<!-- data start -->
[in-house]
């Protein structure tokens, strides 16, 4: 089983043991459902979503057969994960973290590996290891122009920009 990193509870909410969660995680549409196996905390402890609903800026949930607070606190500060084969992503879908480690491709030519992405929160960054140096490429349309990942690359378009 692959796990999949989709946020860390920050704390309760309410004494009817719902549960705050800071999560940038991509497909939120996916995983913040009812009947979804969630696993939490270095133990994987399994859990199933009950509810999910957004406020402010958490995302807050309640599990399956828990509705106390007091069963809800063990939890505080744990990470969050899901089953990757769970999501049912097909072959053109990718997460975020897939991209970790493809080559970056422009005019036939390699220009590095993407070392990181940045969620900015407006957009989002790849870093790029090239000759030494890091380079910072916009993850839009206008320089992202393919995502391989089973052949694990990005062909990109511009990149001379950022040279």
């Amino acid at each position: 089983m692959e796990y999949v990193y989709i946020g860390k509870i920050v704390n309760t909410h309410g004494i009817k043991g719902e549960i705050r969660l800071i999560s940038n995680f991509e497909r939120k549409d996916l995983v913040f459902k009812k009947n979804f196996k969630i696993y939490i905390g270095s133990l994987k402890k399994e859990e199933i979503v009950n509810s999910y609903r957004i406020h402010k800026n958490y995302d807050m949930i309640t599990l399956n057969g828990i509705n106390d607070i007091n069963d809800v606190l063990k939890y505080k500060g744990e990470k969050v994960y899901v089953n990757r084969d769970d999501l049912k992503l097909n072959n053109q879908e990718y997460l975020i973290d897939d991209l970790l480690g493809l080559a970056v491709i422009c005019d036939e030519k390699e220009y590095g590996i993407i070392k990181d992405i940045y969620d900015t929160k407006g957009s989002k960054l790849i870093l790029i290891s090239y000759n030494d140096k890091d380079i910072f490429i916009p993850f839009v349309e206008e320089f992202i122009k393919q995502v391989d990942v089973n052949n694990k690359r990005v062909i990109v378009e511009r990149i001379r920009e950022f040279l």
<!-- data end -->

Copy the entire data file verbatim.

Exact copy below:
[in-house]
């Protein structure tokens, strides 16, 4: 089983043991459902979503057969994960973290590996290891122009920009 990193509870909410969660995680549409196996905390402890609903800026949930607070606190500060084969992503879908480690491709030519992405929160960054140096490429349309990942690359378009 692959796990999949989709946020860390920050704390309760309410004494009817719902549960705050800071999560940038991509497909939120996916995983913040009812009947979804969630696993939490270095133990994987399994859990199933009950509810999910957004406020402010958490995302807050309640599990399956828990509705106390007091069963809800063990939890505080744990990470969050899901089953990757769970999501049912097909072959053109990718997460975020897939991209970790493809080559970056422009005019036939390699220009590095993407070392990181940045969620900015407006957009989002790849870093790029090239000759030494890091380079910072916009993850839009206008320089992202393919995502391989089973052949694990990005062909990109511009990149001379950022040279």
């Amino acid at each position: 089983m692959e796990y999949v990193y989709i946020g860390k509870i920050v704390n309760t909410h309410g004494i009817k043991g719902e549960i705050r969660l800071i999560s940038n995680f991509e497909r939120k549409d996916l995983v913040f459902k009812k009947n979804f196996k969630i696993y939490i905390g270095s133990l994987k402890k399994e859990e199933i979503v009950n509810s999910y609903r957004i406020h402010k800026n958490y995302d807050m949930i309640t599990l399956n057969g828990i509705n106390d607070i007091n069963d809800v606190l063990k939890y505080k500060g744990e990470k969050v994960y899901v089953n990757r084969d769970d999501l049912k992503l097909n072959n053109q879908e990718y997460l975020i973290d897939d991209l970790l480690g493809l080559a970056v491709i422009c005019d036939e030519k390699e220009y590095g590996i993407i070392k990181d992405i940045y969620d900015t929160k407006g957009s989002k960054l790849i870093l790029i290891s090239y000759n030494d140096k890091d380079i910072f490429i916009p993850f839009v349309e206008e320089f992202i122009k393919q995502v391989d990942v089973n052949n694990k690359r990005v062909i990109v378009e511009r990149i001379r920009e950022f040279l």